Tar relates to a file format widely used in UNIX environments, identified with the extent of tar. It also refers to the program for managing files that are standard in these environments. The format was designed to store files in a convenient form on magnetic tape and then comes its name, which stands for "tape archive". Due to this origin the format is ready to be processed linearly, without a way to remove a member without traversing the entire file to find it. Initially developed to write data to I / S sequential devices for purposes of backup tape, tar is used today to collect many files into one larger for distribution or archive file, while preserving the information system files, such as user permissions and group dates, and directory structures.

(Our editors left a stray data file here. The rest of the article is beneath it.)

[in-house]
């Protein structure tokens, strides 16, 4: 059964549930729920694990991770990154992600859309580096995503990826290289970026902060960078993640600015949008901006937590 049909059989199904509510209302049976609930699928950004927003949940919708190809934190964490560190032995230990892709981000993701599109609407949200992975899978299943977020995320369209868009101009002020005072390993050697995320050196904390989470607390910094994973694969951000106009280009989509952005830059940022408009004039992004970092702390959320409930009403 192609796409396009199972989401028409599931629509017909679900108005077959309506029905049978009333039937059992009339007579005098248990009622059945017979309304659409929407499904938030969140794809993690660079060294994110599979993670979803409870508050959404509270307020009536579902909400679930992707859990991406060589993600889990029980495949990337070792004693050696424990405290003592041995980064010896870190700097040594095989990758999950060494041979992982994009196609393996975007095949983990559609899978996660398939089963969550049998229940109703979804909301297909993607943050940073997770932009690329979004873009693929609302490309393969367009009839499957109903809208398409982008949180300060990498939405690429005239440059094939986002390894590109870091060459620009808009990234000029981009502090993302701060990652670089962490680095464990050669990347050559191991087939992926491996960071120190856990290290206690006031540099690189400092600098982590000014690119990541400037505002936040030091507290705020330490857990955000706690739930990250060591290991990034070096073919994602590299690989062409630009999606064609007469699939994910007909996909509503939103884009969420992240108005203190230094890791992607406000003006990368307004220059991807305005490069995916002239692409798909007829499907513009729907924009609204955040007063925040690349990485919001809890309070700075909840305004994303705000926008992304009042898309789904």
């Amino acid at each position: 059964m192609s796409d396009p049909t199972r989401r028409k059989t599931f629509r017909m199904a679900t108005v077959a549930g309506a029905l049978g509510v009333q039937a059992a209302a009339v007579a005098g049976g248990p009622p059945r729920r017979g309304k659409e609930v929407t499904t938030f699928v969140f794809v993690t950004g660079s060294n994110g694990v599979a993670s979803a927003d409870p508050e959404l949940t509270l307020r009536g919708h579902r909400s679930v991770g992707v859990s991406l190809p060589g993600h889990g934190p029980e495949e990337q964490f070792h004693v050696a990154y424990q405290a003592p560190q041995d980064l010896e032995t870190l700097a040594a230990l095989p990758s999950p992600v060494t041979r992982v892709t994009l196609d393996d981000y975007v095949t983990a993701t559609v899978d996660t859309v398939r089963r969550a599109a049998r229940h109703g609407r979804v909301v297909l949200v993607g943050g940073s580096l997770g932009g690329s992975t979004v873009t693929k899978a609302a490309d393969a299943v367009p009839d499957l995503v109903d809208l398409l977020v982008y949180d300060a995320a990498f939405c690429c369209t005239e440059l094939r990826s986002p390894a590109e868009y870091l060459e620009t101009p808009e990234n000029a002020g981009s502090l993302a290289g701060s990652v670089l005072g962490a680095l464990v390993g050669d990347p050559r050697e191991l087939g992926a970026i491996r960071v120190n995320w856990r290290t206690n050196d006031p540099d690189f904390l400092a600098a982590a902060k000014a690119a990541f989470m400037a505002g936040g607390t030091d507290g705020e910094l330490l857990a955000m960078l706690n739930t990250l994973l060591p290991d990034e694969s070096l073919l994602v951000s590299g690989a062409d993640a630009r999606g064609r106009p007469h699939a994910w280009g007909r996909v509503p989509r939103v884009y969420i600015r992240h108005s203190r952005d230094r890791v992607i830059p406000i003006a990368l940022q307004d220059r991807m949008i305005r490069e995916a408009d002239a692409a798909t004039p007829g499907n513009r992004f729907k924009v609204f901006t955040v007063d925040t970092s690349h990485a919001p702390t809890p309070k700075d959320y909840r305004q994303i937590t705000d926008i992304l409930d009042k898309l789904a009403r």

.ZIP is an archive file format that supports lossless data compression. A .ZIP file may contain one or more files or folders that may have been compressed. The .ZIP file format permits a number of compression algorithms. The format was originally created in 1989 by Phil Katz, and was first implemented in PKWARE, Inc.'s PKZIP utility, as a replacement for the previous ARC compression format by Thom Henderson. The .ZIP format is now supported by many software utilities other than PKZIP. Microsoft has included built-in .ZIP support (under the name "compressed folders") in versions of Microsoft Windows since 1998. Apple has included built-in .ZIP support in Mac OS X 10.3 (via BOMArchiveHelper, now Archive Utility) and later. Most free operating systems have built in support for .ZIP in similar manners to Windows and Mac OS X.